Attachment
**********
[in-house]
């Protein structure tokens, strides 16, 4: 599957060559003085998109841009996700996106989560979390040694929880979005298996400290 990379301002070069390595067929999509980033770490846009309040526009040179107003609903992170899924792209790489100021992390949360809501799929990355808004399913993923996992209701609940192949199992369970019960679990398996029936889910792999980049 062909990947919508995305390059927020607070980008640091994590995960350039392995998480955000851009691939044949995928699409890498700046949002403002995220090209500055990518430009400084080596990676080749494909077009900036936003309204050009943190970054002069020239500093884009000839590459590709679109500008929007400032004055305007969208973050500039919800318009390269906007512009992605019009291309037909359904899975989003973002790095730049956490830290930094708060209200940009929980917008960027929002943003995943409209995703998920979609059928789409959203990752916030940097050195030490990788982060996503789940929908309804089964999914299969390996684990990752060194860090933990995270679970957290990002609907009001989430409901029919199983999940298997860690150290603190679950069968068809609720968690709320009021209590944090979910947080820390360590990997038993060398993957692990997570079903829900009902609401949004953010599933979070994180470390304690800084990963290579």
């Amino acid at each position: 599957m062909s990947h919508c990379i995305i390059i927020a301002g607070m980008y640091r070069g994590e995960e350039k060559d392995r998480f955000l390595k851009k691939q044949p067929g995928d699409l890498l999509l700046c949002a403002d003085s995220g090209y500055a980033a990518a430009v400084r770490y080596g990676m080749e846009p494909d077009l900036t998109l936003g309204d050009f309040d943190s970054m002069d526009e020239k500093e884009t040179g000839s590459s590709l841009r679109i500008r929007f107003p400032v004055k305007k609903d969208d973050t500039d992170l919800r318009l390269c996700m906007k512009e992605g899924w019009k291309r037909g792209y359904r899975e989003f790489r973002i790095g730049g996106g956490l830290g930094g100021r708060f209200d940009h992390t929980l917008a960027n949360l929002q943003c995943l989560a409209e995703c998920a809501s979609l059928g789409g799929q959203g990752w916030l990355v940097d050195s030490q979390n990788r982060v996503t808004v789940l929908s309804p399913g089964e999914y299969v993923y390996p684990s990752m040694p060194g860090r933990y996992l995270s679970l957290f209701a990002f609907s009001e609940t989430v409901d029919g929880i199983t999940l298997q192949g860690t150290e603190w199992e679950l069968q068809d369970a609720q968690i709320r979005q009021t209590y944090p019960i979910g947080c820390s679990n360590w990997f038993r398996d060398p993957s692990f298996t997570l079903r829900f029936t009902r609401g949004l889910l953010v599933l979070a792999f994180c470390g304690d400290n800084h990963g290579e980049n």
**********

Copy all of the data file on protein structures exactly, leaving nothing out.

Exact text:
[in-house]
């Protein structure tokens, strides 16, 4: 599957060559003085998109841009996700996106989560979390040694929880979005298996400290 990379301002070069390595067929999509980033770490846009309040526009040179107003609903992170899924792209790489100021992390949360809501799929990355808004399913993923996992209701609940192949199992369970019960679990398996029936889910792999980049 062909990947919508995305390059927020607070980008640091994590995960350039392995998480955000851009691939044949995928699409890498700046949002403002995220090209500055990518430009400084080596990676080749494909077009900036936003309204050009943190970054002069020239500093884009000839590459590709679109500008929007400032004055305007969208973050500039919800318009390269906007512009992605019009291309037909359904899975989003973002790095730049956490830290930094708060209200940009929980917008960027929002943003995943409209995703998920979609059928789409959203990752916030940097050195030490990788982060996503789940929908309804089964999914299969390996684990990752060194860090933990995270679970957290990002609907009001989430409901029919199983999940298997860690150290603190679950069968068809609720968690709320009021209590944090979910947080820390360590990997038993060398993957692990997570079903829900009902609401949004953010599933979070994180470390304690800084990963290579």
């Amino acid at each position: 599957m062909s990947h919508c990379i995305i390059i927020a301002g607070m980008y640091r070069g994590e995960e350039k060559d392995r998480f955000l390595k851009k691939q044949p067929g995928d699409l890498l999509l700046c949002a403002d003085s995220g090209y500055a980033a990518a430009v400084r770490y080596g990676m080749e846009p494909d077009l900036t998109l936003g309204d050009f309040d943190s970054m002069d526009e020239k500093e884009t040179g000839s590459s590709l841009r679109i500008r929007f107003p400032v004055k305007k609903d969208d973050t500039d992170l919800r318009l390269c996700m906007k512009e992605g899924w019009k291309r037909g792209y359904r899975e989003f790489r973002i790095g730049g996106g956490l830290g930094g100021r708060f209200d940009h992390t929980l917008a960027n949360l929002q943003c995943l989560a409209e995703c998920a809501s979609l059928g789409g799929q959203g990752w916030l990355v940097d050195s030490q979390n990788r982060v996503t808004v789940l929908s309804p399913g089964e999914y299969v993923y390996p684990s990752m040694p060194g860090r933990y996992l995270s679970l957290f209701a990002f609907s009001e609940t989430v409901d029919g929880i199983t999940l298997q192949g860690t150290e603190w199992e679950l069968q068809d369970a609720q968690i709320r979005q009021t209590y944090p019960i979910g947080c820390s679990n360590w990997f038993r398996d060398p993957s692990f298996t997570l079903r829900f029936t009902r609401g949004l889910l953010v599933l979070a792999f994180c470390g304690d400290n800084h990963g290579e980049n």